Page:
Its a win-win-win scenario where UGM gets income to help with their programs, we get dedicated parking that helps to sell the units and the neighbors get our cars off the street, where parking is already scarce.

We have another townhouse project in the works that provides three parking spaces for five units. While we expect that buyers will pay a bit less for units without parking, they are also cheaper to build and have more usable space.  We're also discovering that projects that are willing to park at a lower ratio than 1:1 are often able to fit in an extra unit or two. On a small infill project this can make huge difference to the bottom line.

Over the next year, were going to see several "no parking" townhouses come to market & we'll be watching carefully to see how these projects sell in comparison to traditional townhouses with 1:1 parking.

Building Again!

The bottom fell out of the Seattle construction market back in 2008. Over the next few months, all of our projects that hadn't yet started construction got put on hold. Five single family homes, a three unit townhouse, two vacation cabins. None of these projects ever saw the the light of day. Over the next couple years I spent most of my time doing paper exercises: feasibility studies, strategic plans, code analysis.

In 2010, work picked up & I began design on a number of new construction projects. Howell Lofts, a townhouse development on Capitol Hill was the first to break ground in the Spring of 2011. This summer, the project framing got far enough along that we were able to walk through the units.  As I walked around, I was struck with a sudden recollection that THIS IS THE FUN PART!. I had spent so much time working on diagrams, spreadsheets & charts that I forgotten how exciting it is to put something new into the world that wasn't there before.

Howell Lofts will be completed by the end of the year. Its a very ambitious project, rated Built Green 5 Star and featuring a number of new energy saving technologies that I'll write more about later.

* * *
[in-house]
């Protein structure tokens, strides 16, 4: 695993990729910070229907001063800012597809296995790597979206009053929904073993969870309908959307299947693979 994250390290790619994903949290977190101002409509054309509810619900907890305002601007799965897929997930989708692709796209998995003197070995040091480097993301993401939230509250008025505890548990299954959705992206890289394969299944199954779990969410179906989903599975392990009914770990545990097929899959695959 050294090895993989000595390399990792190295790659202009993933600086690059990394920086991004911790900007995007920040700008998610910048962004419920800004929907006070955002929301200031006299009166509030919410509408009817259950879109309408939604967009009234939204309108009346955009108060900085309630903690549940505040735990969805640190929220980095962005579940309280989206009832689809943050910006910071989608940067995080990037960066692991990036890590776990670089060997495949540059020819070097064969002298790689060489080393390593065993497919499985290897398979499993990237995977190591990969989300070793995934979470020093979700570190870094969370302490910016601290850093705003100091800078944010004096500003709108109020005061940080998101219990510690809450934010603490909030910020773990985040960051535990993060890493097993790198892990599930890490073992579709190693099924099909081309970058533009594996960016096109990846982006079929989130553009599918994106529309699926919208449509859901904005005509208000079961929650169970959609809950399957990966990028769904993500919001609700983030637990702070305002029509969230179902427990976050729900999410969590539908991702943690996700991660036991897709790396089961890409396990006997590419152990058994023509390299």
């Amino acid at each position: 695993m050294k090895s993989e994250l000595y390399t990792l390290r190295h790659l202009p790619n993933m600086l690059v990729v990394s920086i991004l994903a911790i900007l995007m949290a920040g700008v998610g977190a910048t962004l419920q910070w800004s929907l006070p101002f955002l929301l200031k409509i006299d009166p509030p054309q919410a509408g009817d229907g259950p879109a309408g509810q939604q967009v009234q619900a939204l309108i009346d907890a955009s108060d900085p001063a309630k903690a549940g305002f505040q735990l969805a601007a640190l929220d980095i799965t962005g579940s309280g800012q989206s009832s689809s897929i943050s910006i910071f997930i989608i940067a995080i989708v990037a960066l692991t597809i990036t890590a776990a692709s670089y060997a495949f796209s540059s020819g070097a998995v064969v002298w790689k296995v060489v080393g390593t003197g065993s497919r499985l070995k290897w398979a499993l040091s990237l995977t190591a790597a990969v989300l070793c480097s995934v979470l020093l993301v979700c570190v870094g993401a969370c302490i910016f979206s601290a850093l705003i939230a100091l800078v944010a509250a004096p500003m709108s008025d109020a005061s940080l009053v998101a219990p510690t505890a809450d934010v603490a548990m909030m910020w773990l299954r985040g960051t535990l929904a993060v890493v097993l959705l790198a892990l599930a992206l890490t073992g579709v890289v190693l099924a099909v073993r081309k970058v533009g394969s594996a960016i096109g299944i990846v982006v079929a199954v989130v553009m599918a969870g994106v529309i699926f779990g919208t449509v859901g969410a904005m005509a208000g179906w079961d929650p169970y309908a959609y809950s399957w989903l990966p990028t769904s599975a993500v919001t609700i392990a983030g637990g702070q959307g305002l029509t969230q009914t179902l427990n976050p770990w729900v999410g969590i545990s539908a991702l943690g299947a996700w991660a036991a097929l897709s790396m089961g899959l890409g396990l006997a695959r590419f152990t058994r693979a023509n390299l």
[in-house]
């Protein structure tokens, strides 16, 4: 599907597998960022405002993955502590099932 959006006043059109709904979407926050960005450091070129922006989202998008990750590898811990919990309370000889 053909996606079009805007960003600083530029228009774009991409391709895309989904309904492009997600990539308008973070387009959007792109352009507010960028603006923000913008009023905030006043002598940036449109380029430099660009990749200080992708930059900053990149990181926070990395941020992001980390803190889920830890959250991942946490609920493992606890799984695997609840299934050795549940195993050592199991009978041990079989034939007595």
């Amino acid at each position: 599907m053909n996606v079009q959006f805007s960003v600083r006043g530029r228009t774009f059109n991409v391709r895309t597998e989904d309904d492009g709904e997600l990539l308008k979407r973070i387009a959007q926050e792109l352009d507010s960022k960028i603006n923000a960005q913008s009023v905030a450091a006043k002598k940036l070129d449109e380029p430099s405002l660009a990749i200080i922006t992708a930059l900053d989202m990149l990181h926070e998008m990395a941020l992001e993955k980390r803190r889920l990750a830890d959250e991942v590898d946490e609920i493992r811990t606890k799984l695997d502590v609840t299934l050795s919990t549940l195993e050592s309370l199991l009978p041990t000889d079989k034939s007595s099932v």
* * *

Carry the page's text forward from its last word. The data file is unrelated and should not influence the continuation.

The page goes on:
Saturday, November 19, 2011

Blog Launch

Since the launch of my practice back in 2010, I have been using the web to communicate with past, present and future clients. From day one, I have maintained a website (now in its third iteration) which I have used primarily as an on-line portfolio. The website gets updated every year or so as new projects get completed and photographed & it remains a valuable repository of images.

A few years ago I launched Umbrella House, a portion of the site dedicated to explaining my design philosophy. The site, and the effort that went into communicating, in laymans terms, why I do what I do, has been an invaluable tool that has helped me explain my work more effectively and to help find potential clients that are a good fit for us.

A couple years ago I launched a Facebook page, with the idea that it would be a looser, more informal format for posting & sharing ideas, showing projects on-the-boards and under construction, and generally allowing for more communication with friends, clients, fellow architects, and the like. Having tried it out, I found that the co-mingling of personal relationships and business marketing efforts inherent in social networking sites always felt a bit icky, and I have let that effort languish.

Which brings me to blogging. Blogs have in large part supplanted newspapers and magazines (except for my my beloved New Yorker) as my daily reading. I suspect the enthusiasm for the medium that animates many of my favorite bloggers has rubbed off on me a bit. Many times over the last year, things that have happened in the practice where I have found myself writing a blog post in my head, with nowhere to post it.

My hope is that the blog will serve as a bit of an experiment. It will serve the function of a newsletter, allowing me to update followers on news of our work. I'd also like to use it to give people a window into some of the things that we grapple with on a day-to-day basis: Working on strategies to balance efficiency, innovation, sustainability, design, and the lessons we learn along the way. Enjoy.